Text Types and Purposes
1. Write arguments focused on discipline-specific content.
a. Introduce claim(s) about a topic or issue, acknowledge and distinguish the claim(s) from alternate or opposing claims, and organize the reasons and evidence logically.
b. Support claim(s) with logical reasoning and relevant, accurate data and evidence that demonstrate an understanding of the topic or text, using credible sources.
c. Use words, phrases, and clauses to create cohesion and clarify the relationships among claim(s), counterclaims, reasons, and evidence.
d. Establish and maintain a formal style.
e. Provide a concluding statement or section that follows from and supports the argument presented.
2. Write informative/explanatory texts, including the narration of historical events, scientific procedures/ experiments, or technical processes.
a. Introduce a topic clearly, previewing what is to follow; organize ideas, concepts, and information into broader categories as appropriate to achieving purpose; include formatting (e.g., headings), graphics (e.g., charts, tables), and multimedia when useful to aiding comprehension.
b. Develop the topic with relevant, well-chosen facts, definitions, concrete details, quotations, or other information and examples.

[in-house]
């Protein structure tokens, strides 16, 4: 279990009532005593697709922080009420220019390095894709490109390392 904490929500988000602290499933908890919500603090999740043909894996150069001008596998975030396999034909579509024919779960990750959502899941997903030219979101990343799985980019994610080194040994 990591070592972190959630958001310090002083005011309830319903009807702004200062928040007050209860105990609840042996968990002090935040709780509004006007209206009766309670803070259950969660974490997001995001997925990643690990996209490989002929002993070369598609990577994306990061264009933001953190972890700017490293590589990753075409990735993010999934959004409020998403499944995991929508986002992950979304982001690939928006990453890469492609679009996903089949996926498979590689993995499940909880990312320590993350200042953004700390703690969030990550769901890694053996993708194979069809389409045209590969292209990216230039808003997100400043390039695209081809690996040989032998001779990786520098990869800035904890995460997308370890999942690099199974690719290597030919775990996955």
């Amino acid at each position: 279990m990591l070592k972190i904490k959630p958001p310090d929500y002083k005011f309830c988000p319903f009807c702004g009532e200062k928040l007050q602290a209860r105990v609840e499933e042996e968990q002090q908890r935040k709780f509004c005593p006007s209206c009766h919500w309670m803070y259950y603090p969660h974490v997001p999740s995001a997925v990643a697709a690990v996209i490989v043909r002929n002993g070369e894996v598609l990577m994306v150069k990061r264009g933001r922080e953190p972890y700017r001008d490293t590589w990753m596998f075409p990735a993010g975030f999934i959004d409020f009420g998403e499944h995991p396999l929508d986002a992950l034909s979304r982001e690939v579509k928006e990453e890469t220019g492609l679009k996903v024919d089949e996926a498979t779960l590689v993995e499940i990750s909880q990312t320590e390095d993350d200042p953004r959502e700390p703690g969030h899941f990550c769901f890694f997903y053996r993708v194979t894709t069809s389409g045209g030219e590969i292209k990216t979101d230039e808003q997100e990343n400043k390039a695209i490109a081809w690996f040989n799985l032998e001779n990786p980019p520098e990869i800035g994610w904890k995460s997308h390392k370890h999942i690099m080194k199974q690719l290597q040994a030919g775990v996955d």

c. Use appropriate and varied transitions to create cohesion and clarify the relationships among ideas and concepts.
d. Use precise language and domain-specific vocabulary to inform about or explain the topic.
e. Establish and maintain a formal style and objective tone.
f. Provide a concluding statement or section that follows from and supports the information or explanation presented.
Production and Distribution of Writing
4. Produce clear and coherent writing in which the development, organization, and style are appropriate to task, purpose, and audience.
5. With some guidance and support from peers and adults, develop and strengthen writing as needed by planning, revising, editing, rewriting, or trying a new approach, focusing on how well purpose and audience have been addressed.
6. Use technology, including the Internet, to produce and publish writing and present the relationships between information and ideas clearly and efficiently.
Research to Build and Present Knowledge
7. Conduct short research projects to answer a question (including a self-generated question), drawing on several sources and generating additional related, focused questions that allow for multiple avenues of exploration.
8. Gather relevant information from multiple print and digital sources, using search terms effectively; assess the credibility and accuracy of each source; and quote or paraphrase the data and conclusions of others while avoiding plagiarism and following a standard format for citation.
9. Draw evidence from informational texts to support analysis reflection, and research.
Range of Writing
10. Write routinely over extended time frames (time for reflection and revision) and shorter time frames (a single sitting or a day or two) for a range of discipline-specific tasks, purposes, and audiences.